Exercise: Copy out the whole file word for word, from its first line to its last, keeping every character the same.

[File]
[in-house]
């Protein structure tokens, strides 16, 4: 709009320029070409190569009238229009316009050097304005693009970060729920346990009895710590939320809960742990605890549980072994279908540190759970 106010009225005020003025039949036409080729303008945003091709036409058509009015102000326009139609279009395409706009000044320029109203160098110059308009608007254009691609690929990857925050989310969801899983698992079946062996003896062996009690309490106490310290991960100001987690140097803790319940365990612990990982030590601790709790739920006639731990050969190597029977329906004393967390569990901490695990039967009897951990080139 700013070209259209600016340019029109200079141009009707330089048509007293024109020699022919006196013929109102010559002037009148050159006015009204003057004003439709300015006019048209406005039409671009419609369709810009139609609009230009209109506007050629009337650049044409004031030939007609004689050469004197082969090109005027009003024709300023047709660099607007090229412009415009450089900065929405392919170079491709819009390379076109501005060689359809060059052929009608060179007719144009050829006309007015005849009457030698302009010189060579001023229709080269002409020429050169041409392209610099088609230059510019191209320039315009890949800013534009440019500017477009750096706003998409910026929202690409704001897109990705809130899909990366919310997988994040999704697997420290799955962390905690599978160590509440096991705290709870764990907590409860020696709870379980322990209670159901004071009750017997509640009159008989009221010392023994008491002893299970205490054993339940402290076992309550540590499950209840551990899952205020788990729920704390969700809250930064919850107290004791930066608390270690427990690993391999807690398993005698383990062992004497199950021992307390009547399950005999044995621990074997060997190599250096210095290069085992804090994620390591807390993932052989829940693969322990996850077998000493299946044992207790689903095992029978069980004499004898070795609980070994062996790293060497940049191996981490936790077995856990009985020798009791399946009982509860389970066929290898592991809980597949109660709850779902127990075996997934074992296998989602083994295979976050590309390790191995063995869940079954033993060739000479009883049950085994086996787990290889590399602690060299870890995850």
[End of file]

[in-house]
């Protein structure tokens, strides 16, 4: 709009320029070409190569009238229009316009050097304005693009970060729920346990009895710590939320809960742990605890549980072994279908540190759970 106010009225005020003025039949036409080729303008945003091709036409058509009015102000326009139609279009395409706009000044320029109203160098110059308009608007254009691609690929990857925050989310969801899983698992079946062996003896062996009690309490106490310290991960100001987690140097803790319940365990612990990982030590601790709790739920006639731990050969190597029977329906004393967390569990901490695990039967009897951990080139 700013070209259209600016340019029109200079141009009707330089048509007293024109020699022919006196013929109102010559002037009148050159006015009204003057004003439709300015006019048209406005039409671009419609369709810009139609609009230009209109506007050629009337650049044409004031030939007609004689050469004197082969090109005027009003024709300023047709660099607007090229412009415009450089900065929405392919170079491709819009390379076109501005060689359809060059052929009608060179007719144009050829006309007015005849009457030698302009010189060579001023229709080269002409020429050169041409392209610099088609230059510019191209320039315009890949800013534009440019500017477009750096706003998409910026929202690409704001897109990705809130899909990366919310997988994040999704697997420290799955962390905690599978160590509440096991705290709870764990907590409860020696709870379980322990209670159901004071009750017997509640009159008989009221010392023994008491002893299970205490054993339940402290076992309550540590499950209840551990899952205020788990729920704390969700809250930064919850107290004791930066608390270690427990690993391999807690398993005698383990062992004497199950021992307390009547399950005999044995621990074997060997190599250096210095290069085992804090994620390591807390993932052989829940693969322990996850077998000493299946044992207790689903095992029978069980004499004898070795609980070994062996790293060497940049191996981490936790077995856990009985020798009791399946009982509860389970066929290898592991809980597949109660709850779902127990075996997934074992296998989602083994295979976050590309390790191995063995869940079954033993060739000479009883049950085994086996787990290889590399602690060299870890995850």